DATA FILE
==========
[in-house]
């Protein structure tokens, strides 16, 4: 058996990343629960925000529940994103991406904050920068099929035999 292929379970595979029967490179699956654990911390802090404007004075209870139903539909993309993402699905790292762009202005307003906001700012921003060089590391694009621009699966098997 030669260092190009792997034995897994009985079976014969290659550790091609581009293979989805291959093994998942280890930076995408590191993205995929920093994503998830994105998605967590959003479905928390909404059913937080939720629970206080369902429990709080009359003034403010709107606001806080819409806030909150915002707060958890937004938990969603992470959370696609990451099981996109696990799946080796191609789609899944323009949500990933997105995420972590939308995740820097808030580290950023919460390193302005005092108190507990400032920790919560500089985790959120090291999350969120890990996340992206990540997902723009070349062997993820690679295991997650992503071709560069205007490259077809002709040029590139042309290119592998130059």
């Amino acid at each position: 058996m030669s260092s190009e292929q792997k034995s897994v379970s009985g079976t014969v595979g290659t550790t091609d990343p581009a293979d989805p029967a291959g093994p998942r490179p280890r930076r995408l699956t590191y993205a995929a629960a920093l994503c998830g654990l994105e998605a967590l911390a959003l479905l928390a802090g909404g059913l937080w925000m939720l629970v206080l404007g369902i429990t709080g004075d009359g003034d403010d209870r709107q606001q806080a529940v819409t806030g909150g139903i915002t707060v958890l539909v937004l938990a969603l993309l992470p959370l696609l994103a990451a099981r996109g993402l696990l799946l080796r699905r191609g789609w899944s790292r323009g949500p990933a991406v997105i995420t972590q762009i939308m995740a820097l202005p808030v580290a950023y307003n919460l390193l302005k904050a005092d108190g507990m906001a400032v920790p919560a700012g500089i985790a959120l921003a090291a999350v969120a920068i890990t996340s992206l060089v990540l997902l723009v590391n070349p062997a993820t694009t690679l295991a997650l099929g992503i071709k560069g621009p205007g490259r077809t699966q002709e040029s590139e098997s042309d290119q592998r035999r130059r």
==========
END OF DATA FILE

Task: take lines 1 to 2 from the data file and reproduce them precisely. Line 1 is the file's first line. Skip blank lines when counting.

[in-house]
């Protein structure tokens, strides 16, 4: 058996990343629960925000529940994103991406904050920068099929035999 292929379970595979029967490179699956654990911390802090404007004075209870139903539909993309993402699905790292762009202005307003906001700012921003060089590391694009621009699966098997 030669260092190009792997034995897994009985079976014969290659550790091609581009293979989805291959093994998942280890930076995408590191993205995929920093994503998830994105998605967590959003479905928390909404059913937080939720629970206080369902429990709080009359003034403010709107606001806080819409806030909150915002707060958890937004938990969603992470959370696609990451099981996109696990799946080796191609789609899944323009949500990933997105995420972590939308995740820097808030580290950023919460390193302005005092108190507990400032920790919560500089985790959120090291999350969120890990996340992206990540997902723009070349062997993820690679295991997650992503071709560069205007490259077809002709040029590139042309290119592998130059």